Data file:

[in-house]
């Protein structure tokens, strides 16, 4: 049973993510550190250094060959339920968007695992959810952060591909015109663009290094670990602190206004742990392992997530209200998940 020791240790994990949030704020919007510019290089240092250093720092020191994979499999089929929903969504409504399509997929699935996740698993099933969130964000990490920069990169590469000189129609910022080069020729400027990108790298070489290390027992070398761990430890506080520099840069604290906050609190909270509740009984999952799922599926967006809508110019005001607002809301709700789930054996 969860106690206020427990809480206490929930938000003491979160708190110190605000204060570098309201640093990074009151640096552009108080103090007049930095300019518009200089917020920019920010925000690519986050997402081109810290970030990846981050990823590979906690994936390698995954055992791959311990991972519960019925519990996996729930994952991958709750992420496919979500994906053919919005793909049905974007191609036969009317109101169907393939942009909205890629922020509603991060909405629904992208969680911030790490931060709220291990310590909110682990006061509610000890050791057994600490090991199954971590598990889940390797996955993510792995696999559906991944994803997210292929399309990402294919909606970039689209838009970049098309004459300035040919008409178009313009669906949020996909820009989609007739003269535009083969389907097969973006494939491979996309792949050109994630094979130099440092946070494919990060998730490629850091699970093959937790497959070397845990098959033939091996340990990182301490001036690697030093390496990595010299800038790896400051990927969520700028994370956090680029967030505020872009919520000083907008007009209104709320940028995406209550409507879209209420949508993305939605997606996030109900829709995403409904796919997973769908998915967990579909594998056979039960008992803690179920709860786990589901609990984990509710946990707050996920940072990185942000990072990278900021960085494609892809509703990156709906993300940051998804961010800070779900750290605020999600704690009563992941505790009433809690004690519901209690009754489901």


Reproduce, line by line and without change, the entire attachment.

[in-house]
């Protein structure tokens, strides 16, 4: 049973993510550190250094060959339920968007695992959810952060591909015109663009290094670990602190206004742990392992997530209200998940 020791240790994990949030704020919007510019290089240092250093720092020191994979499999089929929903969504409504399509997929699935996740698993099933969130964000990490920069990169590469000189129609910022080069020729400027990108790298070489290390027992070398761990430890506080520099840069604290906050609190909270509740009984999952799922599926967006809508110019005001607002809301709700789930054996 969860106690206020427990809480206490929930938000003491979160708190110190605000204060570098309201640093990074009151640096552009108080103090007049930095300019518009200089917020920019920010925000690519986050997402081109810290970030990846981050990823590979906690994936390698995954055992791959311990991972519960019925519990996996729930994952991958709750992420496919979500994906053919919005793909049905974007191609036969009317109101169907393939942009909205890629922020509603991060909405629904992208969680911030790490931060709220291990310590909110682990006061509610000890050791057994600490090991199954971590598990889940390797996955993510792995696999559906991944994803997210292929399309990402294919909606970039689209838009970049098309004459300035040919008409178009313009669906949020996909820009989609007739003269535009083969389907097969973006494939491979996309792949050109994630094979130099440092946070494919990060998730490629850091699970093959937790497959070397845990098959033939091996340990990182301490001036690697030093390496990595010299800038790896400051990927969520700028994370956090680029967030505020872009919520000083907008007009209104709320940028995406209550409507879209209420949508993305939605997606996030109900829709995403409904796919997973769908998915967990579909594998056979039960008992803690179920709860786990589901609990984990509710946990707050996920940072990185942000990072990278900021960085494609892809509703990156709906993300940051998804961010800070779900750290605020999600704690009563992941505790009433809690004690519901209690009754489901």